A balanced editorial approach, a highly respected editor, and comprehensive glosses, footnotes, and historical and cultural essays make this the most reader-friendly introduction to Shakespeare available today. The seventh edition of this comprehensive anthology addresses the two key issues confronted by readers approaching Shakespeare today: a lack of knowledge about the historical period and difficulty with the language of Shakespeare's plays. A richly illustrated general introduction offers insight into Shakespeare's England and background on the literary and cultural contexts in which Shakespeare wrote and produced plays. Each play is introduced by a descriptive essay designed to help the reader appreciate the cultural contexts and interpretive issues raised by the play -- without dictating their interpretations. Thoroughly revised and updated notes and glosses provide additional support to understanding the language of Shakespeare's time.

Shakespeare's Curse: The Aporias of Ritual Exclusion in Early Modern Royal Drama

by Björn Quiring

Conceptualizing the curse as the representation of a foundational, mythical violence that is embedded within juridical discourse, Shakespeare’s Curse:The Aporias of Ritual Exclusion in Early Modern Royal Drama pursues a reading of Richard III, King John, and King Lear in order to analyse the persistence of imprecations in the discourses of modernity. Shakespeare wrote during a period that was transformative in the development of juridical thinking. However, taking up the relationship between theater, theology and law, Björn Quiring argues that the curse was not eliminated from legal discourses during this modernization of jurisprudence; rather, it persisted and to this day continues to haunt numerous speech acts. Drawing on the work of Derrida, Lacan, Walter Benjamin and Giorgio Agamben, among others, Quiring analyses the performativity of the curse, and tracks its power through the juristic themes that are pursued within Shakespeare’s plays – such as sovereignty, legitimacy, succession, obligation, exception, and natural law. Thus, this book provides an original and important insight into early modern legal developments, as well as a fresh perspective on some of Shakespeare’s best known works. A fascinating interdisciplinary study, this book will interest students and scholars of Law, Literature, and History.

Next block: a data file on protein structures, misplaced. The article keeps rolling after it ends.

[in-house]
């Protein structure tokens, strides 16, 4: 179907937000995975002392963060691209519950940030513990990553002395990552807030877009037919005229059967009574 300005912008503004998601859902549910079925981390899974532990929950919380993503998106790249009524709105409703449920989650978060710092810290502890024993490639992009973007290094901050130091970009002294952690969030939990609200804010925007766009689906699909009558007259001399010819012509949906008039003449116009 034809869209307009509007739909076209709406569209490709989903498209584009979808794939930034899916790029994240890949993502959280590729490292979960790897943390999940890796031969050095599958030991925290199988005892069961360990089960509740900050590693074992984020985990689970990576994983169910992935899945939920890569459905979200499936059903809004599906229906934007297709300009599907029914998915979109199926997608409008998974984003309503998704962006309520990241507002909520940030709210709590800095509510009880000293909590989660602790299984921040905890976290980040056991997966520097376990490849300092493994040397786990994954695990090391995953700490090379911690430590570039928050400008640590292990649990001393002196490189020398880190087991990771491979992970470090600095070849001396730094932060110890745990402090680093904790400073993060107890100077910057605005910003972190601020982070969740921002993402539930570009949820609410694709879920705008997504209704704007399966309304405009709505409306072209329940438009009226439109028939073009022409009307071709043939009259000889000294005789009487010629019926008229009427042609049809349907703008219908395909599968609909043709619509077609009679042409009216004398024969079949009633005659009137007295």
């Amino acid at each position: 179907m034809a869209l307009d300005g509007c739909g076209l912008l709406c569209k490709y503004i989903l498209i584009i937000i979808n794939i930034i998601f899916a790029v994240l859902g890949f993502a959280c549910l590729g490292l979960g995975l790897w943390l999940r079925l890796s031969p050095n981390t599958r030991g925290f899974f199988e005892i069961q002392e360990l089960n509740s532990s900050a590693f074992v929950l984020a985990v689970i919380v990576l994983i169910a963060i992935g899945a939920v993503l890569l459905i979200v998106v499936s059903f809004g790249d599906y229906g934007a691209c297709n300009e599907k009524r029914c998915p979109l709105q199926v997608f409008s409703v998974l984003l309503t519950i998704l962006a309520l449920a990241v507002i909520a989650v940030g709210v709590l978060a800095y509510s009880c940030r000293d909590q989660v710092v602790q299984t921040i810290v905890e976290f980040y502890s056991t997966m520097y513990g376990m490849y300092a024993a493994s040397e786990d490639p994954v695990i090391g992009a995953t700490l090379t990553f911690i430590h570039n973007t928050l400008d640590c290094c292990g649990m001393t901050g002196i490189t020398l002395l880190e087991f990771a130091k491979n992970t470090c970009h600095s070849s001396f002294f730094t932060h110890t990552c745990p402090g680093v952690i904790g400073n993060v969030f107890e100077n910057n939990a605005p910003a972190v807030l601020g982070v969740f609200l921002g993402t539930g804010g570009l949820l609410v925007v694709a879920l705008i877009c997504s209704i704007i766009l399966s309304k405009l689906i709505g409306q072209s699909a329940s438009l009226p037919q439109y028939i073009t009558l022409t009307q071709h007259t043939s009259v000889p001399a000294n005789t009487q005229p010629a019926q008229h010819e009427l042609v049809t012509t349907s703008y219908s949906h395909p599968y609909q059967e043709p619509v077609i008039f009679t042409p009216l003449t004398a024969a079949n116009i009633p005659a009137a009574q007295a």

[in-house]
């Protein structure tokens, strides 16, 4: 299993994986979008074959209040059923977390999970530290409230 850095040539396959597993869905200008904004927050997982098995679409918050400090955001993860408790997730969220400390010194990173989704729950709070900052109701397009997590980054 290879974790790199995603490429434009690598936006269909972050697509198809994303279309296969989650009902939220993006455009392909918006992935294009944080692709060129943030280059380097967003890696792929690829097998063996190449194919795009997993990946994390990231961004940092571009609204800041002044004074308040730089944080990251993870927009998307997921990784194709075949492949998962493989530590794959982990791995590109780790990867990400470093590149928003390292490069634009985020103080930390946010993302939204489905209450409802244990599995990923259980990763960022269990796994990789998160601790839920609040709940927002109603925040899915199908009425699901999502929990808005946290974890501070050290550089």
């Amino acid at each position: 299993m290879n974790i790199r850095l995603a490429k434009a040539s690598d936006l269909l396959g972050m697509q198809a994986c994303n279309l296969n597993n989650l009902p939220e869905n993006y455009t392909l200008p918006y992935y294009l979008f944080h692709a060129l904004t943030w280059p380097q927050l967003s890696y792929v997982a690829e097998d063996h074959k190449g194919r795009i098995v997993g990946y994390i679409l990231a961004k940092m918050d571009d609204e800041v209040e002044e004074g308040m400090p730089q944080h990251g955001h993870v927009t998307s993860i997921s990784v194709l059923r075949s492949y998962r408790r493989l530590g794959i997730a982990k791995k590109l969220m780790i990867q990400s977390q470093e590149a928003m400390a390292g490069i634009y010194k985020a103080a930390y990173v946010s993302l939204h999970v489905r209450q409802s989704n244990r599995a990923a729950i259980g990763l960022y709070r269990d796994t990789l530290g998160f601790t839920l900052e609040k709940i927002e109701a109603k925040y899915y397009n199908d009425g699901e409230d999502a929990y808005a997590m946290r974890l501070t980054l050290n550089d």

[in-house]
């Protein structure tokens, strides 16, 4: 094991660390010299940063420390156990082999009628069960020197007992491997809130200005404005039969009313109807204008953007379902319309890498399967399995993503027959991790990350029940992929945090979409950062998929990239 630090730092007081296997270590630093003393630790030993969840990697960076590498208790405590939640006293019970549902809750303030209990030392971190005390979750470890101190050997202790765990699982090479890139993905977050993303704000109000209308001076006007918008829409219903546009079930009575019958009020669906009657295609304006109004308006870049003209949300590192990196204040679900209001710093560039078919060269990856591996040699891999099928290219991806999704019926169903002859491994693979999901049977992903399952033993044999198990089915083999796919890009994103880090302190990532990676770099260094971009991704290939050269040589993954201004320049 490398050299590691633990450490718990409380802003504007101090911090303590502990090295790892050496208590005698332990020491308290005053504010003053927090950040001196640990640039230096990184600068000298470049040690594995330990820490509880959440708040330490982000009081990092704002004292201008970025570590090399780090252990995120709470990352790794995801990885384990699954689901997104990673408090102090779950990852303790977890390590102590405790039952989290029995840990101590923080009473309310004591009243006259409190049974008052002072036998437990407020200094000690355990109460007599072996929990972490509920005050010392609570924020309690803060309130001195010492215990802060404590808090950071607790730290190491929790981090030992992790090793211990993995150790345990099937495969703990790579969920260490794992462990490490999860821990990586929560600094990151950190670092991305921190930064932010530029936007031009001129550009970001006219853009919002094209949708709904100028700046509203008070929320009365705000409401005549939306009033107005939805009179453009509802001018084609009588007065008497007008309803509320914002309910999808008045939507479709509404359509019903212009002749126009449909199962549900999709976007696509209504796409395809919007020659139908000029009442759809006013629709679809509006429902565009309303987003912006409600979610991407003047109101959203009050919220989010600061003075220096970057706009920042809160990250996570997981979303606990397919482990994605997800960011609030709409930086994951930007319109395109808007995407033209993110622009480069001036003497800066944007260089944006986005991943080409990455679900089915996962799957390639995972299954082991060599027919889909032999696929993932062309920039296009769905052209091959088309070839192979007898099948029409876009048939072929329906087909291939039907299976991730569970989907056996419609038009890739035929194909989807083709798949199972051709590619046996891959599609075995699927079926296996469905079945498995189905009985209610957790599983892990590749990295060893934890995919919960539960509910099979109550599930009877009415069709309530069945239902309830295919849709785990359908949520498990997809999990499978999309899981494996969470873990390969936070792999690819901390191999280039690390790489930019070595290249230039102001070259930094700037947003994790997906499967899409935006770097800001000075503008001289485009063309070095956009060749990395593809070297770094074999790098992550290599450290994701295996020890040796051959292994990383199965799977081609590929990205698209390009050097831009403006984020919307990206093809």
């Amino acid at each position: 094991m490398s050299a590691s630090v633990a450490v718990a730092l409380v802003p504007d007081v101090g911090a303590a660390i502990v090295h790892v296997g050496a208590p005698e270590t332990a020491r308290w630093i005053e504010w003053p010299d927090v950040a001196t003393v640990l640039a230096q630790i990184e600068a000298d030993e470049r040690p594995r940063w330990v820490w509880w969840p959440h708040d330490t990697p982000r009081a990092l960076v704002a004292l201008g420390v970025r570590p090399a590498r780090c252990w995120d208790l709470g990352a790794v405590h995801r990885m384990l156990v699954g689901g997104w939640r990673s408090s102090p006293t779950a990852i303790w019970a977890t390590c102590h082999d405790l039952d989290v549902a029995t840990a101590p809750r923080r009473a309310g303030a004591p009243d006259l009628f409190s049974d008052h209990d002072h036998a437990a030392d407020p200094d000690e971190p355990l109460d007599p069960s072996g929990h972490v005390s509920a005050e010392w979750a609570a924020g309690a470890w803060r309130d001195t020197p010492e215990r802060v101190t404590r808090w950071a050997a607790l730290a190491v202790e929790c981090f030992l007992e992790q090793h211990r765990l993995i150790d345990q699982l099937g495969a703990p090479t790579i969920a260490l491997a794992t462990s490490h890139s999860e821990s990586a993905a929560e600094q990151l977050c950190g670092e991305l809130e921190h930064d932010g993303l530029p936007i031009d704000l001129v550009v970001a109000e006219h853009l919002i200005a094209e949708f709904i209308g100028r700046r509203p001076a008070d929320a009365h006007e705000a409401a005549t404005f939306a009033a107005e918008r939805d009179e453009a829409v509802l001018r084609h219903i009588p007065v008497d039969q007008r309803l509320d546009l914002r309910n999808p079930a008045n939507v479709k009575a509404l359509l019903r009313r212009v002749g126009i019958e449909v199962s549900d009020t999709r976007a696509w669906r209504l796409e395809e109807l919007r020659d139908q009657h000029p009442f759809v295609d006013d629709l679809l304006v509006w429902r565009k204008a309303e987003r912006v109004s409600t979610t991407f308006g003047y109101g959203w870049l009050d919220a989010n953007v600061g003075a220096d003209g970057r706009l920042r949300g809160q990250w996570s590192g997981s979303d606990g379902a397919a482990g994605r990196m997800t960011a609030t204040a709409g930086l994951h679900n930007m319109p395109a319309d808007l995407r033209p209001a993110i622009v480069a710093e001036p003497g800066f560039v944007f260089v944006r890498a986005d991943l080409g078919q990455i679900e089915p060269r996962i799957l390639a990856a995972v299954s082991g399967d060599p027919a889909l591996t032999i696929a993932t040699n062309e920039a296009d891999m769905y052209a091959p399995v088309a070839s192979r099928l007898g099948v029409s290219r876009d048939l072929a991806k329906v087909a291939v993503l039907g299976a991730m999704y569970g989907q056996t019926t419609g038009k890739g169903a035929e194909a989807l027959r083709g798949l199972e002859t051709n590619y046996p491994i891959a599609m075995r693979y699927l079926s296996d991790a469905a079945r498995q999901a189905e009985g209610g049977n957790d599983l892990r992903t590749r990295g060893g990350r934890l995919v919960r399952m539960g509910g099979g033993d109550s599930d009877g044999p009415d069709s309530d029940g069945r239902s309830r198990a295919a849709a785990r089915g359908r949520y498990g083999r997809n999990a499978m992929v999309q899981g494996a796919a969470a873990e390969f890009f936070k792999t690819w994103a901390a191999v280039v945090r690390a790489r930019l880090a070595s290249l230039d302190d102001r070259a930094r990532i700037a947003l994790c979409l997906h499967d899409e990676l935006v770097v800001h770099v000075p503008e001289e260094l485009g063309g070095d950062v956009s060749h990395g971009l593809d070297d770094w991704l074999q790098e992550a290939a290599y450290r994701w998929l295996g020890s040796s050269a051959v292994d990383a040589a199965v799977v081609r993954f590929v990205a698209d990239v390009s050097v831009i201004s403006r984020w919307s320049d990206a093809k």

Shakespeare's Dog

by Rick Chafe

Living in a wild world full of unpredictable creatures—beasts, beggars, witch hunters, and actors—William's family must find a way to cope with their changing Elizabethan world. With four legs, a keen eye, and a sharp tongue, Hooker, Shakespeare's dog, tells the story of how the Stratford rogue became the world's most famous playwright. Based on the novel by Leon Rooke, Shakespeare's Dog tells the tale of the Bard's life from a unique perspective, showing that in the Elizabethan era, lust, love, and lives collide, and it is anyone's guess who is top dog.